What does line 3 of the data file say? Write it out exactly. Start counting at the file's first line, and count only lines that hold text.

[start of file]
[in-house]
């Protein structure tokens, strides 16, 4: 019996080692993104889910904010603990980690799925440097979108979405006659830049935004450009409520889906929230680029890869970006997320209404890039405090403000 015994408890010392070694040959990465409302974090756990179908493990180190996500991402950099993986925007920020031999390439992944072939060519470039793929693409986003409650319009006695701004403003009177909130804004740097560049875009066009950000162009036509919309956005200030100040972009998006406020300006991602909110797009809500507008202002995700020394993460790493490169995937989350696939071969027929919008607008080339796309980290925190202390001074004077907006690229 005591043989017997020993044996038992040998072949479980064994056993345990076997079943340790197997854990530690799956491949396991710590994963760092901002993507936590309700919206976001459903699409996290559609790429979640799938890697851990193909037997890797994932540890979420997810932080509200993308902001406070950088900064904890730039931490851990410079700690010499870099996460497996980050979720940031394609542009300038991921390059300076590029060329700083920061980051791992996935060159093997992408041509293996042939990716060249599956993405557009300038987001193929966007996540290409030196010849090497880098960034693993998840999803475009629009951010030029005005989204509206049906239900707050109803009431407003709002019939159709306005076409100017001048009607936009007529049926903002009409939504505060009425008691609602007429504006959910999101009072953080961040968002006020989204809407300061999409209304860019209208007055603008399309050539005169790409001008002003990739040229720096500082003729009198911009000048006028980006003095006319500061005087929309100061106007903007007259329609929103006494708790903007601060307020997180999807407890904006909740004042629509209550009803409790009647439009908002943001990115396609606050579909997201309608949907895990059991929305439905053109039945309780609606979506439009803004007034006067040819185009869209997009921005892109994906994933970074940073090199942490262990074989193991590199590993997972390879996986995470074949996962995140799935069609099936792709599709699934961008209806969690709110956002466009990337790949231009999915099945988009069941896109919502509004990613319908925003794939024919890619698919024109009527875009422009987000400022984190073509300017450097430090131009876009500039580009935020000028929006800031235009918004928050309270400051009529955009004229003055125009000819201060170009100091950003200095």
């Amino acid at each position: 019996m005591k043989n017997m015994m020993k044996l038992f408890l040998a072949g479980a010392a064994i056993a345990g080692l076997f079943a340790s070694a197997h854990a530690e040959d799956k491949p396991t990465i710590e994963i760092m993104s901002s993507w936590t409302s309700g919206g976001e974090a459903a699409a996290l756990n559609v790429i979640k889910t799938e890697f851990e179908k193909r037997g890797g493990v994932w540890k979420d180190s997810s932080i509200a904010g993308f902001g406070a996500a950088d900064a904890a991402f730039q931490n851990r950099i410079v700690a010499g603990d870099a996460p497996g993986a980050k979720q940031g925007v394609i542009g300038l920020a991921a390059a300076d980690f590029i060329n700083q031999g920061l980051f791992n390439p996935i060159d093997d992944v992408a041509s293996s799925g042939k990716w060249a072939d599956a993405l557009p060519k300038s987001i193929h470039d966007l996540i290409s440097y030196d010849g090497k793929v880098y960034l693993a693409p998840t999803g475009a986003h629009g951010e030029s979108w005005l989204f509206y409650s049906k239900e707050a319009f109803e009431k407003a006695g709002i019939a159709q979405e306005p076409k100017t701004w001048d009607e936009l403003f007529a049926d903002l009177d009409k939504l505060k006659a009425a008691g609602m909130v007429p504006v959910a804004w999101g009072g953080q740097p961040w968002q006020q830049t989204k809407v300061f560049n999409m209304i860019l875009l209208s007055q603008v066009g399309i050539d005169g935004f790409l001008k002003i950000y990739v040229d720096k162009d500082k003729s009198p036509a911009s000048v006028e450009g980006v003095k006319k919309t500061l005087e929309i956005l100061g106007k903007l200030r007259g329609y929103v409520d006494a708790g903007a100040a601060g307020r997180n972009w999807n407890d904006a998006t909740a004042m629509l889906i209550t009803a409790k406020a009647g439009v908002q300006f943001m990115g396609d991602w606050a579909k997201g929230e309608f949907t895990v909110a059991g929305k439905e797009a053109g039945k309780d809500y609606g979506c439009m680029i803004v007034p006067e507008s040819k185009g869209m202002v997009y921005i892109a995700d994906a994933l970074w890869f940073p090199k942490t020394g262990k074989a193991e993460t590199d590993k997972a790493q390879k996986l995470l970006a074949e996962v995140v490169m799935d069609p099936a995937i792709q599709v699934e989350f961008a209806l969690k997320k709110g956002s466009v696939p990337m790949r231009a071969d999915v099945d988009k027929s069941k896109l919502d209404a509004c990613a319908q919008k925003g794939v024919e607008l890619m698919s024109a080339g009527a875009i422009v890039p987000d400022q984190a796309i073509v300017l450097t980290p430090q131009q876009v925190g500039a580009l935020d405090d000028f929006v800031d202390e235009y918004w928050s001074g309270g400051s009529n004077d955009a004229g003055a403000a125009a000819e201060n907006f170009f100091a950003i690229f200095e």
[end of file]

């Amino acid at each position: 019996m005591k043989n017997m015994m020993k044996l038992f408890l040998a072949g479980a010392a064994i056993a345990g080692l076997f079943a340790s070694a197997h854990a530690e040959d799956k491949p396991t990465i710590e994963i760092m993104s901002s993507w936590t409302s309700g919206g976001e974090a459903a699409a996290l756990n559609v790429i979640k889910t799938e890697f851990e179908k193909r037997g890797g493990v994932w540890k979420d180190s997810s932080i509200a904010g993308f902001g406070a996500a950088d900064a904890a991402f730039q931490n851990r950099i410079v700690a010499g603990d870099a996460p497996g993986a980050k979720q940031g925007v394609i542009g300038l920020a991921a390059a300076d980690f590029i060329n700083q031999g920061l980051f791992n390439p996935i060159d093997d992944v992408a041509s293996s799925g042939k990716w060249a072939d599956a993405l557009p060519k300038s987001i193929h470039d966007l996540i290409s440097y030196d010849g090497k793929v880098y960034l693993a693409p998840t999803g475009a986003h629009g951010e030029s979108w005005l989204f509206y409650s049906k239900e707050a319009f109803e009431k407003a006695g709002i019939a159709q979405e306005p076409k100017t701004w001048d009607e936009l403003f007529a049926d903002l009177d009409k939504l505060k006659a009425a008691g609602m909130v007429p504006v959910a804004w999101g009072g953080q740097p961040w968002q006020q830049t989204k809407v300061f560049n999409m209304i860019l875009l209208s007055q603008v066009g399309i050539d005169g935004f790409l001008k002003i950000y990739v040229d720096k162009d500082k003729s009198p036509a911009s000048v006028e450009g980006v003095k006319k919309t500061l005087e929309i956005l100061g106007k903007l200030r007259g329609y929103v409520d006494a708790g903007a100040a601060g307020r997180n972009w999807n407890d904006a998006t909740a004042m629509l889906i209550t009803a409790k406020a009647g439009v908002q300006f943001m990115g396609d991602w606050a579909k997201g929230e309608f949907t895990v909110a059991g929305k439905e797009a053109g039945k309780d809500y609606g979506c439009m680029i803004v007034p006067e507008s040819k185009g869209m202002v997009y921005i892109a995700d994906a994933l970074w890869f940073p090199k942490t020394g262990k074989a193991e993460t590199d590993k997972a790493q390879k996986l995470l970006a074949e996962v995140v490169m799935d069609p099936a995937i792709q599709v699934e989350f961008a209806l969690k997320k709110g956002s466009v696939p990337m790949r231009a071969d999915v099945d988009k027929s069941k896109l919502d209404a509004c990613a319908q919008k925003g794939v024919e607008l890619m698919s024109a080339g009527a875009i422009v890039p987000d400022q984190a796309i073509v300017l450097t980290p430090q131009q876009v925190g500039a580009l935020d405090d000028f929006v800031d202390e235009y918004w928050s001074g309270g400051s009529n004077d955009a004229g003055a403000a125009a000819e201060n907006f170009f100091a950003i690229f200095e």